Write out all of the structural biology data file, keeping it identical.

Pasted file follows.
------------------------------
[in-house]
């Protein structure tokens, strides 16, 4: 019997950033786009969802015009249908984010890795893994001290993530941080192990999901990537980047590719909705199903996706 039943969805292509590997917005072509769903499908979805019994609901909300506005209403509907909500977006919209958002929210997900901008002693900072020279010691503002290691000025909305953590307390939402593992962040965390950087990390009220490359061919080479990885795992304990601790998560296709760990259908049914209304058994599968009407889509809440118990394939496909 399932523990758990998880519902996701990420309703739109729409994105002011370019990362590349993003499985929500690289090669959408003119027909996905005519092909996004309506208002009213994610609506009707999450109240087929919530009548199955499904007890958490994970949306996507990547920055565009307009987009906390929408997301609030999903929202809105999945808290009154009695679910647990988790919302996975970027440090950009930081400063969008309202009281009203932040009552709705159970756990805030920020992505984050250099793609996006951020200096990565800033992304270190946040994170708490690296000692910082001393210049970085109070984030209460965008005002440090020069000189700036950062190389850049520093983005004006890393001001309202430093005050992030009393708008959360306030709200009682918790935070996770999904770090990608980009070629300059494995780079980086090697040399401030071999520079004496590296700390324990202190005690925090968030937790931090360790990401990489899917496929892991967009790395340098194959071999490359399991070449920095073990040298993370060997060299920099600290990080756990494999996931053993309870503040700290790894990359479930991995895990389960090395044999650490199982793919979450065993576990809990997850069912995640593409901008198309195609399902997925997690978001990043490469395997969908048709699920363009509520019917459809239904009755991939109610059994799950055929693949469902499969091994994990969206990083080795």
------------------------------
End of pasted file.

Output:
[in-house]
């Protein structure tokens, strides 16, 4: 019997950033786009969802015009249908984010890795893994001290993530941080192990999901990537980047590719909705199903996706 039943969805292509590997917005072509769903499908979805019994609901909300506005209403509907909500977006919209958002929210997900901008002693900072020279010691503002290691000025909305953590307390939402593992962040965390950087990390009220490359061919080479990885795992304990601790998560296709760990259908049914209304058994599968009407889509809440118990394939496909 399932523990758990998880519902996701990420309703739109729409994105002011370019990362590349993003499985929500690289090669959408003119027909996905005519092909996004309506208002009213994610609506009707999450109240087929919530009548199955499904007890958490994970949306996507990547920055565009307009987009906390929408997301609030999903929202809105999945808290009154009695679910647990988790919302996975970027440090950009930081400063969008309202009281009203932040009552709705159970756990805030920020992505984050250099793609996006951020200096990565800033992304270190946040994170708490690296000692910082001393210049970085109070984030209460965008005002440090020069000189700036950062190389850049520093983005004006890393001001309202430093005050992030009393708008959360306030709200009682918790935070996770999904770090990608980009070629300059494995780079980086090697040399401030071999520079004496590296700390324990202190005690925090968030937790931090360790990401990489899917496929892991967009790395340098194959071999490359399991070449920095073990040298993370060997060299920099600290990080756990494999996931053993309870503040700290790894990359479930991995895990389960090395044999650490199982793919979450065993576990809990997850069912995640593409901008198309195609399902997925997690978001990043490469395997969908048709699920363009509520019917459809239904009755991939109610059994799950055929693949469902499969091994994990969206990083080795």